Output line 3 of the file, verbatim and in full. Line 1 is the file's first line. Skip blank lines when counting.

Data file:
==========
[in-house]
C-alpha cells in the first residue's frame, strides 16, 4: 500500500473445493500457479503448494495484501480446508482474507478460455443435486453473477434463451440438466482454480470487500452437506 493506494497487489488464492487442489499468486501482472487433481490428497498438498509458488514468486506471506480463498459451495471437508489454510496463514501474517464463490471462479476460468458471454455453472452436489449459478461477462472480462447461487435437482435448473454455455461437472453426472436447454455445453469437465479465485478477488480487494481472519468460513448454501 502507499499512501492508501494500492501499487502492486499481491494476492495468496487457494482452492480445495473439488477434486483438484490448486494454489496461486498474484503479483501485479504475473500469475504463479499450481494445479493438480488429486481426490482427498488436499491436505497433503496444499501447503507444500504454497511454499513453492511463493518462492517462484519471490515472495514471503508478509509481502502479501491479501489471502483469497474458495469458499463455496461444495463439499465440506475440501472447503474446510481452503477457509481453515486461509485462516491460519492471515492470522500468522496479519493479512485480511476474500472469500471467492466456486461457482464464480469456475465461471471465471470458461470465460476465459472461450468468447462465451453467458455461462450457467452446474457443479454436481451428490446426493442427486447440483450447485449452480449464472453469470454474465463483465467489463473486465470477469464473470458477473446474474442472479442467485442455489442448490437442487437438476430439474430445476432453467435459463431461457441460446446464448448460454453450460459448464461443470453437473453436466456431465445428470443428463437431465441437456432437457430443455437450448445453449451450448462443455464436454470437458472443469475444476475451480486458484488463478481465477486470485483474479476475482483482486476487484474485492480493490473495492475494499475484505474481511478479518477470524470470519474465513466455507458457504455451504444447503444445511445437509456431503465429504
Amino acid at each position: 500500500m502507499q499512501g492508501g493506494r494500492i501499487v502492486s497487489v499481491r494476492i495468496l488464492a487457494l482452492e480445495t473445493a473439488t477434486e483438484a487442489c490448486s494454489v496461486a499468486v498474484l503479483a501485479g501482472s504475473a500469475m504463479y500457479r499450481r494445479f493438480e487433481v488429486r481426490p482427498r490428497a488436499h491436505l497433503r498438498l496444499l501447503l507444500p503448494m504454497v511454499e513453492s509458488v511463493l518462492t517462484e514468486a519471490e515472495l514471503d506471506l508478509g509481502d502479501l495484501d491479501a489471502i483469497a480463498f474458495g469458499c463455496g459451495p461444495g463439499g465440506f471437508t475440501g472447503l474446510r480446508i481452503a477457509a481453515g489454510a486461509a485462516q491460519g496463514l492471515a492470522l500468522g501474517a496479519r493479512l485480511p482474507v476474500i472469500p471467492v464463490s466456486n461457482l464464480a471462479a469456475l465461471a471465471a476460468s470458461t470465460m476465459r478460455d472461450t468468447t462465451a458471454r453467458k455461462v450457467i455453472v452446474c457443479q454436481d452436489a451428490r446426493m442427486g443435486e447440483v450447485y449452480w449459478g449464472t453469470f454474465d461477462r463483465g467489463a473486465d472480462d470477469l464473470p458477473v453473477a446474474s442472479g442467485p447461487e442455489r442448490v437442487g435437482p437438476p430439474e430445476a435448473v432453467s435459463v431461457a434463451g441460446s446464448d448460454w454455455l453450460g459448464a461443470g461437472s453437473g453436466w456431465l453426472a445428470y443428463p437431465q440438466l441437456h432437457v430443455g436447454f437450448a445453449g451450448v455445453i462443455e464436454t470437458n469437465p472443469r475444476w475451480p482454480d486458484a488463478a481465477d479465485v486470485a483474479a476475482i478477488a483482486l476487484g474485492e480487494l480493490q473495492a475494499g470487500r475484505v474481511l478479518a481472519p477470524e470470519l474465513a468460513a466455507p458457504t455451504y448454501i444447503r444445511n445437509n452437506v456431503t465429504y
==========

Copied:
Amino acid at each position: 500500500m502507499q499512501g492508501g493506494r494500492i501499487v502492486s497487489v499481491r494476492i495468496l488464492a487457494l482452492e480445495t473445493a473439488t477434486e483438484a487442489c490448486s494454489v496461486a499468486v498474484l503479483a501485479g501482472s504475473a500469475m504463479y500457479r499450481r494445479f493438480e487433481v488429486r481426490p482427498r490428497a488436499h491436505l497433503r498438498l496444499l501447503l507444500p503448494m504454497v511454499e513453492s509458488v511463493l518462492t517462484e514468486a519471490e515472495l514471503d506471506l508478509g509481502d502479501l495484501d491479501a489471502i483469497a480463498f474458495g469458499c463455496g459451495p461444495g463439499g465440506f471437508t475440501g472447503l474446510r480446508i481452503a477457509a481453515g489454510a486461509a485462516q491460519g496463514l492471515a492470522l500468522g501474517a496479519r493479512l485480511p482474507v476474500i472469500p471467492v464463490s466456486n461457482l464464480a471462479a469456475l465461471a471465471a476460468s470458461t470465460m476465459r478460455d472461450t468468447t462465451a458471454r453467458k455461462v450457467i455453472v452446474c457443479q454436481d452436489a451428490r446426493m442427486g443435486e447440483v450447485y449452480w449459478g449464472t453469470f454474465d461477462r463483465g467489463a473486465d472480462d470477469l464473470p458477473v453473477a446474474s442472479g442467485p447461487e442455489r442448490v437442487g435437482p437438476p430439474e430445476a435448473v432453467s435459463v431461457a434463451g441460446s446464448d448460454w454455455l453450460g459448464a461443470g461437472s453437473g453436466w456431465l453426472a445428470y443428463p437431465q440438466l441437456h432437457v430443455g436447454f437450448a445453449g451450448v455445453i462443455e464436454t470437458n469437465p472443469r475444476w475451480p482454480d486458484a488463478a481465477d479465485v486470485a483474479a476475482i478477488a483482486l476487484g474485492e480487494l480493490q473495492a475494499g470487500r475484505v474481511l478479518a481472519p477470524e470470519l474465513a468460513a466455507p458457504t455451504y448454501i444447503r444445511n445437509n452437506v456431503t465429504y